Tuesday, February 26, 2019

Project Blue Book and Lt. Col. Robert Friend

Many of my colleagues in the UFO community are unhappy with History’s Project Blue Book. While it is true that it is very loosely based on the Blue Book files and that it takes great liberties with the stories, it is also true that many of those who were involved with Blue Book in some capacity are not as offended. I have talked with Paul Hynek who gave me the family’s opinion of the show. I have also mentioned that those involved in creating it are quite knowledgeable about UFO history.
Lt. Col. Robert Friend in the center, on his 99th birthday. Photo copyright by Auturo Interian.
Over the weekend, Lieutenant Colonel Robert Friend, who had once been chief of Blue Book celebrated his 99th birthday. While this might not have had much to do with the Project Blue Book TV show, it is important because those involved with the show celebrated the birthday with Friend. 
For those who don’t know that much about Friend, I looked him up on the Internet. The following is from the NICAP website and the original story was found at:
I modified it slightly to reflect the tone of this blog, leaving out some of the information about his activities after he retired from the Air Force. Here is what they published:
Lieutenant Colonel Robert Friend is one of the oldest living original Tuskegee Airmen pilots and the only living officer who was one time chief of Project Blue Book.  He was born in Columbia, South Carolina in 1920. Friend was interested in aviation from a young age. Friend had wanted to enlist in the Army to fly for the United States, but was turned away. Even though the country was making preparations for war, black Americans could not join the
Robert Friend in pilot training
during WW II.
Armed Forces to serve as pilots.
While a student at Lincoln University in Pennsylvania – the first historically black college to grant college degrees – he took aviation-related courses. When the Civilian Pilot Training Program began in 1939 for college students, Friend eagerly applied and was accepted. He completed the program and earned his private pilot’s license. But this was only the first step to becoming a military pilot. When the program opened an opportunity for a segregated pilot training program at Tuskegee, Friend finally had his chance to join the war effort and earn his wings.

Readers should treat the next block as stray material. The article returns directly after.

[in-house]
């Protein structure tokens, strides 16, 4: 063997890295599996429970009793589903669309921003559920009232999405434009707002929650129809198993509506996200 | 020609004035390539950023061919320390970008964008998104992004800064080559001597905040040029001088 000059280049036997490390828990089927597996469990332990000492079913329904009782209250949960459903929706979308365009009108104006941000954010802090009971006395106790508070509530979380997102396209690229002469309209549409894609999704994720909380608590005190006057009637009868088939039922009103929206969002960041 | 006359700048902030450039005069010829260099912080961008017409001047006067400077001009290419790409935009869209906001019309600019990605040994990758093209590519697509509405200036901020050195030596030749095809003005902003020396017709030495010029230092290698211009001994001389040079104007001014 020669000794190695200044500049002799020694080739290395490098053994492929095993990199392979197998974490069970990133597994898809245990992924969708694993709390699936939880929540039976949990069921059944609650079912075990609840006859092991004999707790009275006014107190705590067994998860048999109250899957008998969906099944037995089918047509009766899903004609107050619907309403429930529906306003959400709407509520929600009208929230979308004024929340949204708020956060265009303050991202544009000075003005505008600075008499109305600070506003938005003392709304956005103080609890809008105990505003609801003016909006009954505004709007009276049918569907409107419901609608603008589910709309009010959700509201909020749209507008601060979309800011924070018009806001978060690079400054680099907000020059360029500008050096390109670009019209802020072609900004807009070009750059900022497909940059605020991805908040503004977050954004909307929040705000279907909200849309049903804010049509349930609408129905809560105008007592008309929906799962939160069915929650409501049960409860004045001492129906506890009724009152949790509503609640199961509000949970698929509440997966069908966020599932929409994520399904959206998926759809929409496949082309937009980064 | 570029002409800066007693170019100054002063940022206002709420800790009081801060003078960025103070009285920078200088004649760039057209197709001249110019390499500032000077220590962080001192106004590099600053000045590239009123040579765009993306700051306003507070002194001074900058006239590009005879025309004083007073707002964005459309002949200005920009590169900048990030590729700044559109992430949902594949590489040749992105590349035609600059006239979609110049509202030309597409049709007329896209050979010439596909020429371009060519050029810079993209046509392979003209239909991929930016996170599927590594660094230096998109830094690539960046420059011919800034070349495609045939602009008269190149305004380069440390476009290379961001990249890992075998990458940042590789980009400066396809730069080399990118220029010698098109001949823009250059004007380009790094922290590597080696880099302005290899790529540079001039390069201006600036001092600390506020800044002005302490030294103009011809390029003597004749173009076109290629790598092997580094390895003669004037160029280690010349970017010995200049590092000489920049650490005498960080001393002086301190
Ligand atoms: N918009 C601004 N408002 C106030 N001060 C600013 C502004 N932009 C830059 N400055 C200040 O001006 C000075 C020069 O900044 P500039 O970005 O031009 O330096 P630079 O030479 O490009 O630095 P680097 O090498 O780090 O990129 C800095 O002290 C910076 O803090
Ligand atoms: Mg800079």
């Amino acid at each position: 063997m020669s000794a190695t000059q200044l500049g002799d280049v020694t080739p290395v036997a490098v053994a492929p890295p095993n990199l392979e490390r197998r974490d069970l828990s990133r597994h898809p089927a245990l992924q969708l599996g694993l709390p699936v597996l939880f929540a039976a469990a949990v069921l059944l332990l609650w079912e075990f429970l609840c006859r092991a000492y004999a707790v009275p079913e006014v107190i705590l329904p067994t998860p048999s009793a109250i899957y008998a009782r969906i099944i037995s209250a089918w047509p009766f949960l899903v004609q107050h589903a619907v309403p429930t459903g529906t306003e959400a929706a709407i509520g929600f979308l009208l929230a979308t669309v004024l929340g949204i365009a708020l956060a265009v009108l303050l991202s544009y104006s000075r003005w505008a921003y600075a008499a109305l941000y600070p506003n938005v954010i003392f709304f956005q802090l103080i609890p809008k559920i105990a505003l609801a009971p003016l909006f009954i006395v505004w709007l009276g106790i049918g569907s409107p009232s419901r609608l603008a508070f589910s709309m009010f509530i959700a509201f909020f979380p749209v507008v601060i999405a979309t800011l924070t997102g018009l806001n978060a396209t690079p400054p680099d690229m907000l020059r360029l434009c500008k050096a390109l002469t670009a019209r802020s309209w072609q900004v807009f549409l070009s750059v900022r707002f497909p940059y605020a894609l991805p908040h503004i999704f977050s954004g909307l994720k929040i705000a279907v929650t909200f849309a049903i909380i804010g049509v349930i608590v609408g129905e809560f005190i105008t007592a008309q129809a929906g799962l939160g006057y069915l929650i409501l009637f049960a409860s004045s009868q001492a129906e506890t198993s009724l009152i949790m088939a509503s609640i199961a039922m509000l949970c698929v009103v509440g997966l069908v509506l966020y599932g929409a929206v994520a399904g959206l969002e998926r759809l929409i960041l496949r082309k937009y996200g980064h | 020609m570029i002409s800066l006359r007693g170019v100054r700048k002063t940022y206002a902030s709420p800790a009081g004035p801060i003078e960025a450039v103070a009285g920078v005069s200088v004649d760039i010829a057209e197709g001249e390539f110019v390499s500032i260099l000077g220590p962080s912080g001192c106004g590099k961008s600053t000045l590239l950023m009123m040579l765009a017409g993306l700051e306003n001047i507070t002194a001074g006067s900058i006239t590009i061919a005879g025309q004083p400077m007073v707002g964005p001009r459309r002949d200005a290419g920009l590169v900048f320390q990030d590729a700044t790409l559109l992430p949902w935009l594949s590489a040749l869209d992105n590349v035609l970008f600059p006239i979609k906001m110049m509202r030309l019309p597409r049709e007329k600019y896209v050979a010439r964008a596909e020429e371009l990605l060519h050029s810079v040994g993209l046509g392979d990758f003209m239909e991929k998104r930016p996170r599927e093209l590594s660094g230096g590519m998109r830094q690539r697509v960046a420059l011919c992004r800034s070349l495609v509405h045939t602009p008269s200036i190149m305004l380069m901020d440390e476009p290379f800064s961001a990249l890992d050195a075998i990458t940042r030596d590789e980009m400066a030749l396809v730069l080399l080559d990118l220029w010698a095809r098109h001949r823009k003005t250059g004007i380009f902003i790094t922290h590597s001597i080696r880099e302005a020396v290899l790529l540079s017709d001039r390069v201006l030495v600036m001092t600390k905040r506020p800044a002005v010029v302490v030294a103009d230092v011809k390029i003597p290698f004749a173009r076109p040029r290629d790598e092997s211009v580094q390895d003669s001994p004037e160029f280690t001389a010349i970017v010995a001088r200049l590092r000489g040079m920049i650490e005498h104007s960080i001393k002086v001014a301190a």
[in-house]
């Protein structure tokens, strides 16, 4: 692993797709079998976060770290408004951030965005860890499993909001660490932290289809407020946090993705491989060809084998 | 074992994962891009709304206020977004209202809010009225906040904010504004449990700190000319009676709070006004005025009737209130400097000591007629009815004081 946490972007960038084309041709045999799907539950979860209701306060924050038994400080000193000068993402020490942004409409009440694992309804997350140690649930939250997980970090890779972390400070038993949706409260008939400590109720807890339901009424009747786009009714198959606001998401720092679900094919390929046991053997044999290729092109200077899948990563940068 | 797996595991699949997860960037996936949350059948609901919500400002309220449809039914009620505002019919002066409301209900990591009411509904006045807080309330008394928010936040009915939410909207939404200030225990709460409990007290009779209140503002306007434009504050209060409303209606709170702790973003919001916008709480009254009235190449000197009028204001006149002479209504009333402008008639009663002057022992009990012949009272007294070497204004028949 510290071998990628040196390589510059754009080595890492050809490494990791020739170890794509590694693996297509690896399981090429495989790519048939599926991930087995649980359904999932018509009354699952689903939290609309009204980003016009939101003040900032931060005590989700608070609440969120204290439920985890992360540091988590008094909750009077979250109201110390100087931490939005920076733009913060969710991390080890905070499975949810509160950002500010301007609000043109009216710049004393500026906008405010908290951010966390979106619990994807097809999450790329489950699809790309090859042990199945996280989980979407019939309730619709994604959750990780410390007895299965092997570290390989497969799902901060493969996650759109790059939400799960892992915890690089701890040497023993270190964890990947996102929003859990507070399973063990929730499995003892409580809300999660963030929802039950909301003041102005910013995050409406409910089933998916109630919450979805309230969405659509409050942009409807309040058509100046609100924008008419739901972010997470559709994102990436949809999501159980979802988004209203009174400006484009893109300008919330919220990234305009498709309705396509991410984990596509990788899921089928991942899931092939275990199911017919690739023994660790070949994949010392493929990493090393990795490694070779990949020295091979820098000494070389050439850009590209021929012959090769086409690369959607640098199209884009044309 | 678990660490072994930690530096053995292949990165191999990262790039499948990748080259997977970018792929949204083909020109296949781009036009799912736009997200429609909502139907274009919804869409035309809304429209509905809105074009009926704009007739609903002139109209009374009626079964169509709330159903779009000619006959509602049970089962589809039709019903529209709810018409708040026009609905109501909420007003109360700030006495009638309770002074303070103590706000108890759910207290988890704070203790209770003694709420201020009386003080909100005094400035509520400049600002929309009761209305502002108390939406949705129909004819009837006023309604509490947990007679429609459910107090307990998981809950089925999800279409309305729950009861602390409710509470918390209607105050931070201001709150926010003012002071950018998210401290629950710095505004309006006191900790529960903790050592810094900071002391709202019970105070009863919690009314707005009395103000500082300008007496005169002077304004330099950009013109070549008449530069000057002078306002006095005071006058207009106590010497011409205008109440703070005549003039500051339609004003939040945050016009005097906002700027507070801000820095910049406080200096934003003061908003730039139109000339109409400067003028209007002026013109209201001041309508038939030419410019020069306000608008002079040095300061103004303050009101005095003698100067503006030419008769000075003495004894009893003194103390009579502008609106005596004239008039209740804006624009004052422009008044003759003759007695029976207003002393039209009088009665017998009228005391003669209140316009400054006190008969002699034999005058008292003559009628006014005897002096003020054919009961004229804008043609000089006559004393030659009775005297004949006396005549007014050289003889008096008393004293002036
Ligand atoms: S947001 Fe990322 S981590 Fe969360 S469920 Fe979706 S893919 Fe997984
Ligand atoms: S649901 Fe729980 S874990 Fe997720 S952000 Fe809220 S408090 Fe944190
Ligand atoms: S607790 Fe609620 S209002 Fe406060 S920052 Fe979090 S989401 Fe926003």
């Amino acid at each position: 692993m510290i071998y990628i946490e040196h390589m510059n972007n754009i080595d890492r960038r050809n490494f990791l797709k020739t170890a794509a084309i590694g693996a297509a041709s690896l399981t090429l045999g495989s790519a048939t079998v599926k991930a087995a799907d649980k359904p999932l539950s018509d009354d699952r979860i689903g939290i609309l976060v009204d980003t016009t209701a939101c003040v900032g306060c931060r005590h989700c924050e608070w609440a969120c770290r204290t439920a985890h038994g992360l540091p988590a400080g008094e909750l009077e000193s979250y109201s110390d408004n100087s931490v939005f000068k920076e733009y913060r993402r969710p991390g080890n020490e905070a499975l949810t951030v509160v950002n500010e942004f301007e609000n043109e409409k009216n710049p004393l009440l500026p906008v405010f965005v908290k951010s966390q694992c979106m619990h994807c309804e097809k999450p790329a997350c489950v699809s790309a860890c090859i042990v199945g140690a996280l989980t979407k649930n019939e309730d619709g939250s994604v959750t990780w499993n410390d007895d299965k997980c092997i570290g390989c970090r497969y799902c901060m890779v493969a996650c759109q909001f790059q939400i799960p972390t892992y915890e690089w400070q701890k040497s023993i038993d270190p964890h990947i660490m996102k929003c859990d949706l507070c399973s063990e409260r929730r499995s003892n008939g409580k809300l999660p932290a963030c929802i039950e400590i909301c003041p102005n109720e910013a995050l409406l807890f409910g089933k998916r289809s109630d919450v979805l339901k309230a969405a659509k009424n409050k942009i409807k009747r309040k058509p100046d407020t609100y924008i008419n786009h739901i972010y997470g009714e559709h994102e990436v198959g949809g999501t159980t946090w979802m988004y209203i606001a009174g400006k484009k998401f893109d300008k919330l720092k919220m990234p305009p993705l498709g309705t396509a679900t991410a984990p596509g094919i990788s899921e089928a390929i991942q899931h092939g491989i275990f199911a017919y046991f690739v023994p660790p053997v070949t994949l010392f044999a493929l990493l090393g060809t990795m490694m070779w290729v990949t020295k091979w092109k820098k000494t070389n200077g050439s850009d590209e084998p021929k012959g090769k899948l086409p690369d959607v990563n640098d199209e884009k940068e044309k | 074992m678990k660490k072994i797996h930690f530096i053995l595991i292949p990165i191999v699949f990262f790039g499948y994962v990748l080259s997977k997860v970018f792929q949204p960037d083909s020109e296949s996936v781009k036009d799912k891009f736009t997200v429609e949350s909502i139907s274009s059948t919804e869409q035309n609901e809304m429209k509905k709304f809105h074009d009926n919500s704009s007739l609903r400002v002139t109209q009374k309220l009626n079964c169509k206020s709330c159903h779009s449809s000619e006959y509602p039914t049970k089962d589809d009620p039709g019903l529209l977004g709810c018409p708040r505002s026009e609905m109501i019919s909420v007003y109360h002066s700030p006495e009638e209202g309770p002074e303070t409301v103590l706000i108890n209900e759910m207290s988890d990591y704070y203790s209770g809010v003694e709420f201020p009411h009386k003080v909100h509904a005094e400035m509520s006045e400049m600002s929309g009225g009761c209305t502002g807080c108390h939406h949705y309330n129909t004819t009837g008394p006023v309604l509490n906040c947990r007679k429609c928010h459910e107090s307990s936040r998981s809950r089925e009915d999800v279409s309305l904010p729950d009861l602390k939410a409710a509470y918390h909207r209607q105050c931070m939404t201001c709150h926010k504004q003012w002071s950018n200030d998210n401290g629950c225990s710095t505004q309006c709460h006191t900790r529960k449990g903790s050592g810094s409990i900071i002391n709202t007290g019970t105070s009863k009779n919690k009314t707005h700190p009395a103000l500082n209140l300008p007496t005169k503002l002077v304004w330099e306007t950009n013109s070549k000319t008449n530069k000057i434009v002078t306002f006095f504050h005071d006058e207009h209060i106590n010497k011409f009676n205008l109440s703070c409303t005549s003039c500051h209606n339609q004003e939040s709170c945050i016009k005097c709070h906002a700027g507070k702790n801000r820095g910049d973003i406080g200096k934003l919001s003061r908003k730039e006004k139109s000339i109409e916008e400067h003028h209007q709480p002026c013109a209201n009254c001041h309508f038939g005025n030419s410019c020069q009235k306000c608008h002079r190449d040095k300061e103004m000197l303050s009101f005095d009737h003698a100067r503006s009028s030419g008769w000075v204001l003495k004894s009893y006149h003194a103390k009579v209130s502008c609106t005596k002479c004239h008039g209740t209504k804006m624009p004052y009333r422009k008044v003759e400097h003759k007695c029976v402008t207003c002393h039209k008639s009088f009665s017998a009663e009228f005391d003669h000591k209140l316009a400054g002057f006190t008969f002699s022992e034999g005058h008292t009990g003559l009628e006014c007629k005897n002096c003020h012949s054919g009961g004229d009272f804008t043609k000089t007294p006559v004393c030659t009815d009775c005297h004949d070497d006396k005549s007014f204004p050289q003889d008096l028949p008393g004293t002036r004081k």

After successfully completing all phases of training, he was commissioned as an officer in the U.S. Army Air Corps, and assigned to the 301st Fighter Squadron of the 332nd Fighter Group. By that time, the country had officially entered the war. When he deployed overseas, Friend was first sent to North Africa, then to the Europe Theater as a Combat Operations Officer at the squadron and group levels. He was responsible for planning and organizing the implementation of strategic and tactical air missions.
He was a skilled pilot in the P-47 and P-51 aircraft. He flew wing man for Benjamin O. Davis Jr., who would later go on to become the first black general of the United States Air Force. He flew 142 combat missions in World War II. His service extended in several other capacities during the Korean and Vietnam wars. He finished his education at the Air Force Institution of Technology.